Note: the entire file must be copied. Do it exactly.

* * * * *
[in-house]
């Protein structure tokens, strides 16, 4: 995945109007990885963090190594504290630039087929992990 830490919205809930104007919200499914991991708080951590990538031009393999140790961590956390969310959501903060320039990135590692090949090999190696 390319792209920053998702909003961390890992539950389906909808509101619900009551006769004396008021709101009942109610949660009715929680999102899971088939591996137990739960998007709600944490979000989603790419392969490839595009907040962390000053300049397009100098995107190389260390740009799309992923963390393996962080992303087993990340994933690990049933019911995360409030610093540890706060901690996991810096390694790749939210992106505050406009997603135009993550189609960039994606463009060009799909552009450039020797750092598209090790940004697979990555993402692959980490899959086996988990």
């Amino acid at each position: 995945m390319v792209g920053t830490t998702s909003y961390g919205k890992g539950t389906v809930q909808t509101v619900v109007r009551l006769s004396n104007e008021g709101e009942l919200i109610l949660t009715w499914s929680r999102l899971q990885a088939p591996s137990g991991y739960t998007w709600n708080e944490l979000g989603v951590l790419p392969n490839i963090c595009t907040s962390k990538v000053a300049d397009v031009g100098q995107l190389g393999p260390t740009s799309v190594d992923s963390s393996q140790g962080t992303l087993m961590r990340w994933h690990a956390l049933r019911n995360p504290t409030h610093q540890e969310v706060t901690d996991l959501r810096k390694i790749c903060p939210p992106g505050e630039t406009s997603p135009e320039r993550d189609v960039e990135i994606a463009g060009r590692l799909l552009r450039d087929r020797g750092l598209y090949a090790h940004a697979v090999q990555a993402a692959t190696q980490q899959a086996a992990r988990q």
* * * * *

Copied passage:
[in-house]
């Protein structure tokens, strides 16, 4: 995945109007990885963090190594504290630039087929992990 830490919205809930104007919200499914991991708080951590990538031009393999140790961590956390969310959501903060320039990135590692090949090999190696 390319792209920053998702909003961390890992539950389906909808509101619900009551006769004396008021709101009942109610949660009715929680999102899971088939591996137990739960998007709600944490979000989603790419392969490839595009907040962390000053300049397009100098995107190389260390740009799309992923963390393996962080992303087993990340994933690990049933019911995360409030610093540890706060901690996991810096390694790749939210992106505050406009997603135009993550189609960039994606463009060009799909552009450039020797750092598209090790940004697979990555993402692959980490899959086996988990």
């Amino acid at each position: 995945m390319v792209g920053t830490t998702s909003y961390g919205k890992g539950t389906v809930q909808t509101v619900v109007r009551l006769s004396n104007e008021g709101e009942l919200i109610l949660t009715w499914s929680r999102l899971q990885a088939p591996s137990g991991y739960t998007w709600n708080e944490l979000g989603v951590l790419p392969n490839i963090c595009t907040s962390k990538v000053a300049d397009v031009g100098q995107l190389g393999p260390t740009s799309v190594d992923s963390s393996q140790g962080t992303l087993m961590r990340w994933h690990a956390l049933r019911n995360p504290t409030h610093q540890e969310v706060t901690d996991l959501r810096k390694i790749c903060p939210p992106g505050e630039t406009s997603p135009e320039r993550d189609v960039e990135i994606a463009g060009r590692l799909l552009r450039d087929r020797g750092l598209y090949a090790h940004a697979v090999q990555a993402a692959t190696q980490q899959a086996a992990r988990q």